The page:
NBC Coverage Aesthetically Pleasing, Lacks Authoritative Presence
May 31, 2010 11 Comments
After a long night of guarding a stairwell at a Bon Jovi concert performed at the New Meadowlands Stadium (which would make a great, personality-free, neutral home for a Winter Classic, by the way) I stayed awake, fired the old DVR up and turned on Game #1 of the Stanley Cup Final between the Philadelphia Flyers and Chicago Blackhawks on NBC. It was embarrassingly sloppy at times, but a 6-5 score is a 6-5 score, and it makes for a fantastic entry point into the series. The casual fan learned a lot of new names in Game #1 based on their statistics on the scoreboard, and they learned just as emphatically the superstars who aren’t performing. It’s key in a series between two teams who haven’t been to the Final in a while that casual fans, or even fans who don’t see the teams too often, get to know personalities.
Anyway, here are some observations from the broadcast:
- Pierre McGuire takes a ton of undeserved slagging from fans and critics alike for his overenthusiastic, hyperbolic nature. That said… they really could’ve used someone like Dan Patrick to host things and give interviews during Games #1 and #2. McGuire is at times extremely overly, and awkwardly friendly to players. His interview with Dustin Byfuglien in the pre-game was almost as awkward as this. Mike Emrick brings a ton of gravitas to a telecast like this, but it didn’t feel like he had the autonomy a James Brown or a Jim Nantz will often have. Perhaps after Emrick hangs ’em up from play-by-play he can take on that role and be the presence. We’ll have to see if Dan Patrick improves things for a potential games 5-7.
- NBC (and I presume, VERSUS) need to cut the length of the pre-game show. Both this year and last year, not starting until 8:20 PM has hurt the first half-hour ratings-wise, and has kept the viewer levels of the games down. Cut out the extended commentary at ice level from Milbury and McGuire, and the banter between Emrick and Olczyk, and lets maybe attempt to start at 8:15 PM ET. Not quite the 8:10 start of a regular season game, but early enough. Honestly, nothing likely hurt NBC’s ratings more last night than Roy Halladay’s perfect game drawing eyeballs in Philadelphia. I guarantee the Game #2 ratings will be much higher.
- That all said, I did like the pre-game feature demonstration between McGuire and guest analyst Ryan Miller, who I enjoyed the low key commentary from for most of the game. He was especially helpful given that the focus of the game was on how poorly the two starting goaltenders had played. I would like to see if Miller can improve on television, it is a shame he’s got that whole millionaire hockey star thing going on for him. Another thing Miller provides: a recognizable face, as NBC immediately connected him to his star-making Olympic performance.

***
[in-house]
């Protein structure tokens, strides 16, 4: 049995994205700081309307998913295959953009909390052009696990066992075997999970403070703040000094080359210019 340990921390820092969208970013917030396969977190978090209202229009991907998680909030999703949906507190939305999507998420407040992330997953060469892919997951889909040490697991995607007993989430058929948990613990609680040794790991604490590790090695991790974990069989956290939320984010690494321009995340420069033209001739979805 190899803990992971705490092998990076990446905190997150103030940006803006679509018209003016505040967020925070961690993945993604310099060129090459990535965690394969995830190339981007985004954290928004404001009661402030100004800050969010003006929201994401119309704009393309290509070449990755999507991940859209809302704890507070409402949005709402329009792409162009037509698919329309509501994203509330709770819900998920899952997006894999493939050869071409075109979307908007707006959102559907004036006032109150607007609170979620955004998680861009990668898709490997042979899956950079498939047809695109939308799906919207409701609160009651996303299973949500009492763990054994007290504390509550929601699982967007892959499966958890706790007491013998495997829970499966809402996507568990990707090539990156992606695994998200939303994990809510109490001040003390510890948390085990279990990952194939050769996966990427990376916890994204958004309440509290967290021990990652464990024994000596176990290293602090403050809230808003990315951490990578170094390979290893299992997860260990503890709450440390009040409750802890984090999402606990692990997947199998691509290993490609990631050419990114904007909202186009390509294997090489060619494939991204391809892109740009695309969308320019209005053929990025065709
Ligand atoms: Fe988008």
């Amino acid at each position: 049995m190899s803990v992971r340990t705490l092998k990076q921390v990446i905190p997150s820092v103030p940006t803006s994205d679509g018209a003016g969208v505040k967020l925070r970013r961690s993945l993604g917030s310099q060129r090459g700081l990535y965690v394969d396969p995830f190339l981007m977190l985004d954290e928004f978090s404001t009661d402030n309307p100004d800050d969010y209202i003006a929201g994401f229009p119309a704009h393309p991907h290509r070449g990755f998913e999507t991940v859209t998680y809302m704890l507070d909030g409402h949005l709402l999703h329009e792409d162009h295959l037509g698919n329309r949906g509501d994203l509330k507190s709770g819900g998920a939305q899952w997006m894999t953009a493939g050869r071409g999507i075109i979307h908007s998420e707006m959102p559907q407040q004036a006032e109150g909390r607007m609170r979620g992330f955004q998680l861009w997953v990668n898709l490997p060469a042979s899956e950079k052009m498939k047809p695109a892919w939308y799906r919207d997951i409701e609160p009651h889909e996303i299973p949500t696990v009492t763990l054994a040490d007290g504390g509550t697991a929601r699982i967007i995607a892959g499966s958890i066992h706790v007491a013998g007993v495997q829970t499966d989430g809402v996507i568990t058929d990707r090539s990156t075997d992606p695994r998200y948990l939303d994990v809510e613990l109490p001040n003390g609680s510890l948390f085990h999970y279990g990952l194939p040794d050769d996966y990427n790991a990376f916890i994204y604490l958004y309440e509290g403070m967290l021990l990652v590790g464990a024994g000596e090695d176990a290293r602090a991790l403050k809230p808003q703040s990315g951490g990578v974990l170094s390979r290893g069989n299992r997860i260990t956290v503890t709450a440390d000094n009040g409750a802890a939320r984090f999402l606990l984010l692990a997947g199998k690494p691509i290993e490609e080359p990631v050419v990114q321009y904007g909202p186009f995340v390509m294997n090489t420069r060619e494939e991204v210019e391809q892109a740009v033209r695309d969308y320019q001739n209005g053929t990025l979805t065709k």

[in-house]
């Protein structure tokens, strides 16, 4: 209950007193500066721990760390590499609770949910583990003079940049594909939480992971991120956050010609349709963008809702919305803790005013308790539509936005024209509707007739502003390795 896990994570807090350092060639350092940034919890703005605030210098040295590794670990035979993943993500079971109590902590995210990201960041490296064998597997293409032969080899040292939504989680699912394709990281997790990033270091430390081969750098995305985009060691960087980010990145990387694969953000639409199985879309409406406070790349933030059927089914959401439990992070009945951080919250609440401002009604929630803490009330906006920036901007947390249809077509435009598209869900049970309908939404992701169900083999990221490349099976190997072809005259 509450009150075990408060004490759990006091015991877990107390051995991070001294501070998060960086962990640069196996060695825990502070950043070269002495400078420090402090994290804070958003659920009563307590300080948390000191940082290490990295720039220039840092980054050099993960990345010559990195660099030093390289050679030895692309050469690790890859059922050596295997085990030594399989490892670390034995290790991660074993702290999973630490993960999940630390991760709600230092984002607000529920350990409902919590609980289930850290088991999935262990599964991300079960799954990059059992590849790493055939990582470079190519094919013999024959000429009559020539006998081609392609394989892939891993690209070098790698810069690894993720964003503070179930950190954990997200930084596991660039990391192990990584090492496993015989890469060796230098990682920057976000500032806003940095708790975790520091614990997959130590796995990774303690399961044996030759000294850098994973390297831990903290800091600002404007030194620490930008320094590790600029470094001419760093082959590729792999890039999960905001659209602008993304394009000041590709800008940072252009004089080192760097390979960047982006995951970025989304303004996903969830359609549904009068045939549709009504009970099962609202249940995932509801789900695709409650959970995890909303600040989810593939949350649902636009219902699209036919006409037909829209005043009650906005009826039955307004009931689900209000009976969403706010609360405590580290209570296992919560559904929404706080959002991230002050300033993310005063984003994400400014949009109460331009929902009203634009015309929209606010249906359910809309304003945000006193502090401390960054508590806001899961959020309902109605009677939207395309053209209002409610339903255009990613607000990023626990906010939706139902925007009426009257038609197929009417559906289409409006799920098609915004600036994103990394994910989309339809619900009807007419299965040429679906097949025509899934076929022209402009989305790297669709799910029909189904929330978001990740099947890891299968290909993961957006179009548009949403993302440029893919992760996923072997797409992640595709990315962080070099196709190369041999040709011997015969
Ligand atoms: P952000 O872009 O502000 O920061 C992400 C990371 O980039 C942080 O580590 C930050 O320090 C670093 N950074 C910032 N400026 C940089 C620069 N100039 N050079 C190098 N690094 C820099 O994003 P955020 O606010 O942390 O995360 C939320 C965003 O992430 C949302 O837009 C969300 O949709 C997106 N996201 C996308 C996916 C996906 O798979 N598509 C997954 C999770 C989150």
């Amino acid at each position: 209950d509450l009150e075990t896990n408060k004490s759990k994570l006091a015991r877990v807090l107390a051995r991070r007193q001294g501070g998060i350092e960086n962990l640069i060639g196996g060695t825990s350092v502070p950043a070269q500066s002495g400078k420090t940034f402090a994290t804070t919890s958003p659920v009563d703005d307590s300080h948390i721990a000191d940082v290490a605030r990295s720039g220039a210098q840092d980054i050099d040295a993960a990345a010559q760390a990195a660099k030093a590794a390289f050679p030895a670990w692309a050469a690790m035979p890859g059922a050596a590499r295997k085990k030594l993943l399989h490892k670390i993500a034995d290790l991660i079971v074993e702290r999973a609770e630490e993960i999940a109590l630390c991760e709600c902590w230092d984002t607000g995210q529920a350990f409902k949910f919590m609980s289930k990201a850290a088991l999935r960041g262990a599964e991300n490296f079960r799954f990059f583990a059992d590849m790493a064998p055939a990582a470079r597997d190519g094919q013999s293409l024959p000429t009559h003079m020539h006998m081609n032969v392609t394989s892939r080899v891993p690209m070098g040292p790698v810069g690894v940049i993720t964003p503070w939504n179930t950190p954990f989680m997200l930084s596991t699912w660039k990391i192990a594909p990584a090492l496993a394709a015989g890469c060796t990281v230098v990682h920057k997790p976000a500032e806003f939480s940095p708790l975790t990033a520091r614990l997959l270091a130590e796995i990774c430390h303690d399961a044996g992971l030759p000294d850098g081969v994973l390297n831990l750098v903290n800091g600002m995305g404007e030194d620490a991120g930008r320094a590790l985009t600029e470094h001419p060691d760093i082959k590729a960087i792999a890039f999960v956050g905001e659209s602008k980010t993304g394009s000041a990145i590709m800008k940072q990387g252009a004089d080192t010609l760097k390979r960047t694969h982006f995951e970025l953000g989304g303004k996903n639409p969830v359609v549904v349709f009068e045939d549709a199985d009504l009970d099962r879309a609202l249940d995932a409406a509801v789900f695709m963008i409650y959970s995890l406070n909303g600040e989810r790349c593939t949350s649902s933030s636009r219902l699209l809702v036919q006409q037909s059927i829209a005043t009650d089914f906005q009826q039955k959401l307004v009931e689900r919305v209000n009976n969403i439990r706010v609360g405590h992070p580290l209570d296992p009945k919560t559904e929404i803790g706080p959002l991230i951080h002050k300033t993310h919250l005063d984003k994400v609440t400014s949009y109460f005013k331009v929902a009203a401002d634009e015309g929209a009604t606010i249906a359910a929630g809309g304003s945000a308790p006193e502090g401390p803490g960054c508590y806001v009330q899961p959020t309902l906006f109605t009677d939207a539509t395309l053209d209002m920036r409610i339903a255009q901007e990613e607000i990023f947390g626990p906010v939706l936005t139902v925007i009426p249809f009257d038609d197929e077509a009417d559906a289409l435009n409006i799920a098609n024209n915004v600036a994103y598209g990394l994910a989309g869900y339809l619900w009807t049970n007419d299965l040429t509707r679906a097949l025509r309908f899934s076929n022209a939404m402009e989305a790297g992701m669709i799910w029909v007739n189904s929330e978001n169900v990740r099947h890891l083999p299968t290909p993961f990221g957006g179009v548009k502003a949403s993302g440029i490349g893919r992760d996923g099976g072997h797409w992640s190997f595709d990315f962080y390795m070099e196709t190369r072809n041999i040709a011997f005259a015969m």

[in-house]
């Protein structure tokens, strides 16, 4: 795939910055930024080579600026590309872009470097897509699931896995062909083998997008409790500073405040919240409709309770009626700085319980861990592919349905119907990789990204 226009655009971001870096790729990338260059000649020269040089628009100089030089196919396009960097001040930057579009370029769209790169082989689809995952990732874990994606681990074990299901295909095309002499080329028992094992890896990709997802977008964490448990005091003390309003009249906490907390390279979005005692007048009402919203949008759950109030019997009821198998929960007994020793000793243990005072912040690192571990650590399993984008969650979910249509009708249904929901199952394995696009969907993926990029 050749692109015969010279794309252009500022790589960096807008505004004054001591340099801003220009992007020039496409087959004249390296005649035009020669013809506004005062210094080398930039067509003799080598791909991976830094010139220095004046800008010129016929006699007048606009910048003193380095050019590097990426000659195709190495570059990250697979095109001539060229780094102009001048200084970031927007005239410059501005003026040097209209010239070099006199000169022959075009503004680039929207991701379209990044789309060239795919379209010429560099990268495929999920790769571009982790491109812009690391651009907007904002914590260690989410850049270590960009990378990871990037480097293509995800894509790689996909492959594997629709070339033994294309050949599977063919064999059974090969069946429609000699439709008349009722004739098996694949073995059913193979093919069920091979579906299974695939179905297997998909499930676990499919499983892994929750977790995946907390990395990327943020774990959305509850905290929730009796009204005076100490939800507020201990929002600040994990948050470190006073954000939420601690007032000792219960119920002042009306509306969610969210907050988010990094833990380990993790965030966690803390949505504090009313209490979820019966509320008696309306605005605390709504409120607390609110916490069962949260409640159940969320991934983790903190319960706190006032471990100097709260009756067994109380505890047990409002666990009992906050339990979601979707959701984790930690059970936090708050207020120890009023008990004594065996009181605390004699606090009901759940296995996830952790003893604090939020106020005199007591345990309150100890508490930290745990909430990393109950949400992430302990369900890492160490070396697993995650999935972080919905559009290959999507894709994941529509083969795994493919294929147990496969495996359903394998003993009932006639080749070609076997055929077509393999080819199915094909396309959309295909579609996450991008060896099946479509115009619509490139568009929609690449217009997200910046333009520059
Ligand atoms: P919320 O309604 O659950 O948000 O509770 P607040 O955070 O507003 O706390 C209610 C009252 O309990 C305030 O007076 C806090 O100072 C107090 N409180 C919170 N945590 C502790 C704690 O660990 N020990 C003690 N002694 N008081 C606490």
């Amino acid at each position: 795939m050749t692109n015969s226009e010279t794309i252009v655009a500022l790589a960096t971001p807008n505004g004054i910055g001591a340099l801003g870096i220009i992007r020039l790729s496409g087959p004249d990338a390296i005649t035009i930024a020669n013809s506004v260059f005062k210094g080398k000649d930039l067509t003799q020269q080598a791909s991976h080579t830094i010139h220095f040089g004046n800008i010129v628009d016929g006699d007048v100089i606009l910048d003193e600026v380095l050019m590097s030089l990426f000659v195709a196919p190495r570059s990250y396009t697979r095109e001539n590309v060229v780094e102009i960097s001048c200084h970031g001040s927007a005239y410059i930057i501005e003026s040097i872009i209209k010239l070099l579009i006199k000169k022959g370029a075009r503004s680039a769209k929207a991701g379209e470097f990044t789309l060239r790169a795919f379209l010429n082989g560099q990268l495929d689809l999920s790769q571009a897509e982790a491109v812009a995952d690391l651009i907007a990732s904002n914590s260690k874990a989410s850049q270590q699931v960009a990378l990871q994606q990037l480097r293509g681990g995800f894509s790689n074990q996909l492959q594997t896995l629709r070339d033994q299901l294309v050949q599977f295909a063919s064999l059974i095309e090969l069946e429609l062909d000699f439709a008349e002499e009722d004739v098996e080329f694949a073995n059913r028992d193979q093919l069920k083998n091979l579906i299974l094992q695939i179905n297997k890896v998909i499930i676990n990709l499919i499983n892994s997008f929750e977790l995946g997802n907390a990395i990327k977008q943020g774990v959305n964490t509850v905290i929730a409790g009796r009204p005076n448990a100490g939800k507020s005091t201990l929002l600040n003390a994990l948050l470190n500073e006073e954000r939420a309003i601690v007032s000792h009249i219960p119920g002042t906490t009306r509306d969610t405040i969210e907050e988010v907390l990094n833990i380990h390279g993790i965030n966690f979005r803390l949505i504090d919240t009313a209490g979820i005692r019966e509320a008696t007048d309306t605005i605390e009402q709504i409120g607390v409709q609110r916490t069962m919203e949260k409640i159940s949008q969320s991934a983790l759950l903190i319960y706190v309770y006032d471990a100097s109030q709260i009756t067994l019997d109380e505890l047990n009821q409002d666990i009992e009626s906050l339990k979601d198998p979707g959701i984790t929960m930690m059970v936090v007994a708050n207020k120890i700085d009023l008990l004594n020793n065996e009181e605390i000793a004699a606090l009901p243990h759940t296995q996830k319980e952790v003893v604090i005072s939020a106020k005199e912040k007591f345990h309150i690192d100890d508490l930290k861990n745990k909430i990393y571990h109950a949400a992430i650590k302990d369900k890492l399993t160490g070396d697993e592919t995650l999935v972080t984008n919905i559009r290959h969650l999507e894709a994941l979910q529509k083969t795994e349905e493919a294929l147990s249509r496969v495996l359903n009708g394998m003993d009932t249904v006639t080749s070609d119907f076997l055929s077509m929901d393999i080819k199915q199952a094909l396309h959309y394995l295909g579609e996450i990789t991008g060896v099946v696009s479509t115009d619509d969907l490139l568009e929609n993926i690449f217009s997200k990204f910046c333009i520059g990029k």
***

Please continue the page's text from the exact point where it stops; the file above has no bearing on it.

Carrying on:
- Kudos to NBC also go for the organizers of the intermission features. I think going after the dynamic/relationship between Chris Pronger and Mike Richards was a ballsy move. It’s certainly something you won’t hear about on VERSUS or CSN Philadelphia. I hope NBC keeps lavishing attention on the controversy Pronger continues to jovially create during the Final, as Chris Pronger vs. the World always makes for terrific TV.
- Mike Emrick and Eddie Olczyk were good, but I cannot stand – at times – how NBC just drowns out the commentary to an almost inaudible level. Especially during the goal announcements from the public address announcer. You’re going to show the scoring play on your score overlay graphic, and chances are Emrick will repeat it himself, there’s no reason to hear the initial announcement over play-by-play of what’s going on, particularly in a 6-5 game where no lead lasted more than 5 minutes until the third period.
- All this in the bag, the game continues to look better than it has before, NBC provided ample camera angles to show the key plays (being able to determine that the game’s first goal had gone off Chicago d-man Nicklas Hjalmarsson’s face was awesome). The 360-degree, “IceVision” camera is as understated an innovation in hockey broadcasting as the effect of HD and the “glow puck” were overstated. I wish we could see that for just regular replays, it could really help the viewer on TV get that “in the arena” feeling. I’m as big a proponent as you’ll find on that.
- Finally, most awkward moment of the night: Any time they cut to McGuire standing next to CBC’s Glenn Healy in the cramped “inside the glass” position. I can’t imagine how weird that must’ve been for both.